There has been growing understanding that a security-based response to violent extremism should be accompanied by a focus on more preventative efforts. Such current thinking is reflected within the VE Action Plan in which the Secretary-General placed much importance upon context and drivers - the 'push' and 'pull' factors - of violent extremism, together with the processes of radicalization. Generally, the language of 'driver' is used in relation to violent extremism; whereas the term 'pathway' is used with respect to individual radicalization. The VE Action Plan distinguishes between two main categories of drivers (General Assembly report A/70/674, paras. 23 and 32-37; United Nations, Swiss Confederation, 2016, p. 4):
'Push factors': The conditions conducive to violent extremism and the structural context from which it emerges. These include: lack of socio-economic opportunities; marginalization and discrimination; poor governance, violations of human rights and the Rule of Law; prolonged and unresolved conflicts; and radicalization in prisons.
'Pull factors': The individual motivations and processes, which play a key role in transforming ideas and grievances into violent extremist action. These include: individual backgrounds and motivations; collective grievances and victimization stemming from domination, oppression, subjugation or foreign intervention; distortion and misuse of beliefs, political ideologies and ethnic and cultural differences; and leadership and social networks.
Put another way, 'push factors' refer to those factors that are structural within society, whilst 'pull factors' are psychological ones that can render an individual more susceptible to undertaking violent extremist behaviour (Nanes and Lau, 2018).
More specifically, the Plan identifies five primary drivers that are considered to be conducive to violent extremism, namely:
(1) Lack of socio-economic opportunities;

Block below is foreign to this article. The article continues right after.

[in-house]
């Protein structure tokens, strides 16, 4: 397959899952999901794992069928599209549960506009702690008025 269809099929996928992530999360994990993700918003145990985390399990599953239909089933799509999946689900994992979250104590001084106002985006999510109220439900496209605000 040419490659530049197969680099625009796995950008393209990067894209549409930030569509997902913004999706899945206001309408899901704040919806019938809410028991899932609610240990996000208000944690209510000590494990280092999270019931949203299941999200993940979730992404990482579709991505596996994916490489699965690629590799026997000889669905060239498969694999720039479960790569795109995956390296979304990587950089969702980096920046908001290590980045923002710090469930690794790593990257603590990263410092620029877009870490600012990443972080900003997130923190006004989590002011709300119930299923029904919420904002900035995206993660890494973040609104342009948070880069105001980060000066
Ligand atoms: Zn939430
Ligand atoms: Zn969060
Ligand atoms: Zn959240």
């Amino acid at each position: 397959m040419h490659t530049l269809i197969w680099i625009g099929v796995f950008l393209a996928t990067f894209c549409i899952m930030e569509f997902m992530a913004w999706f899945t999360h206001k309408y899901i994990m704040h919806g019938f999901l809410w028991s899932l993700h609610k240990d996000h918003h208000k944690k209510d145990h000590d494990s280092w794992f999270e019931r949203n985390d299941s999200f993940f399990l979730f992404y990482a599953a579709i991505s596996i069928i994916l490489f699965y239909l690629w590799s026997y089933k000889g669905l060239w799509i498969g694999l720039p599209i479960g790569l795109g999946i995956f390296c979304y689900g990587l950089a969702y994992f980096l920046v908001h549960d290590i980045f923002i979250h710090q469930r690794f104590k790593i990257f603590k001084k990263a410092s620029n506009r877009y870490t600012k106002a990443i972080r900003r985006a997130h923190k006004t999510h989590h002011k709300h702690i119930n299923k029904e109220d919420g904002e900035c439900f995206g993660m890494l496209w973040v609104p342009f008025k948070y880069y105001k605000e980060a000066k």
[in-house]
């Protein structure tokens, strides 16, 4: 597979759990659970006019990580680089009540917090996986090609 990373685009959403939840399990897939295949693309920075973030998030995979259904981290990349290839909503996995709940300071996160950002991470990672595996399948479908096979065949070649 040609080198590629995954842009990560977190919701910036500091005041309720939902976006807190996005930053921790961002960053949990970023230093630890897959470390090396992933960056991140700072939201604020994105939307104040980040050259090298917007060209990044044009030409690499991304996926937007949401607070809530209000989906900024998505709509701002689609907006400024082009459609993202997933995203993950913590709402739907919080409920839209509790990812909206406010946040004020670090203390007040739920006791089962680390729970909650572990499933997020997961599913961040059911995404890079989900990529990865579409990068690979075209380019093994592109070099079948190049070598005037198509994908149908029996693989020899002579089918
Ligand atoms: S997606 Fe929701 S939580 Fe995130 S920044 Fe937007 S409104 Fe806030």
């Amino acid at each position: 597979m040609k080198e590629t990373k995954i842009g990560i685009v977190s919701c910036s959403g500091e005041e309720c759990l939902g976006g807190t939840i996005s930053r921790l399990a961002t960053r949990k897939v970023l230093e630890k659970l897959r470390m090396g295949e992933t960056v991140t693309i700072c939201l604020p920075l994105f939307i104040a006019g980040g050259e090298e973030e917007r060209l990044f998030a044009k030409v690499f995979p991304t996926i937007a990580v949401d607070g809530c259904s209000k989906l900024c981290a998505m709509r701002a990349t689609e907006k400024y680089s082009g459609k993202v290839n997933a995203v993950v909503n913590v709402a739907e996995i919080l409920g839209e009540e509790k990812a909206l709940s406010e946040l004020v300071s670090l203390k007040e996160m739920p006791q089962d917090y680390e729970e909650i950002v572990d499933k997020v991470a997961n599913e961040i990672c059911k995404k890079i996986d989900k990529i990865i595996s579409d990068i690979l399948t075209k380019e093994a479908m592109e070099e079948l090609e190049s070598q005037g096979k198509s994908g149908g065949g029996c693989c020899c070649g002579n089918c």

(2) Marginalization and discrimination;
(3) Poor governance, violations of human rights and the rule of law;
(4) Prolonged and unresolved conflicts, and;
(5) Radicalization in prisons.
Each will be considered in turn. At the outset, it is important to emphasize that none of these potential pathways to violence should be considered in isolation, especially since multiple factors will generally be involved. Furthermore, these potential pathways to violent extremism must also be contextualized, with regard to not only local, but also national and international issues.
One such issue, of special significance to the Counter Terrorism Teaching Module Series, concerns what those engaged in 'securitization studies' (which forms part of international relations theory) would term as 'securitization'. This is when States view all subjects, including their citizens, through a national security lens. It has been described as "an extreme version of politicization that enables extraordinary means to be used in the name of security" (Buzan, Wæver and de Wilde, 1998, p. 25). Potentially, this could lead to a declaration (or maintaining) of a state of emergency when the legal criteria for doing so have not been met fully (see further Module 7) or the imposition of martial law with similar effect; or the justification of extraordinary measures which risk violating established rule of law and international law norms; as well as the inability of victims of such exceptional measures to achieve justice and satisfactory reparation with respect to accompanying human rights abuses within their own national courts (see further Module 14). Indeed, it is notable that on these issues the United Nations Special Rapporteur on the protection of human rights while countering terrorism noted the following: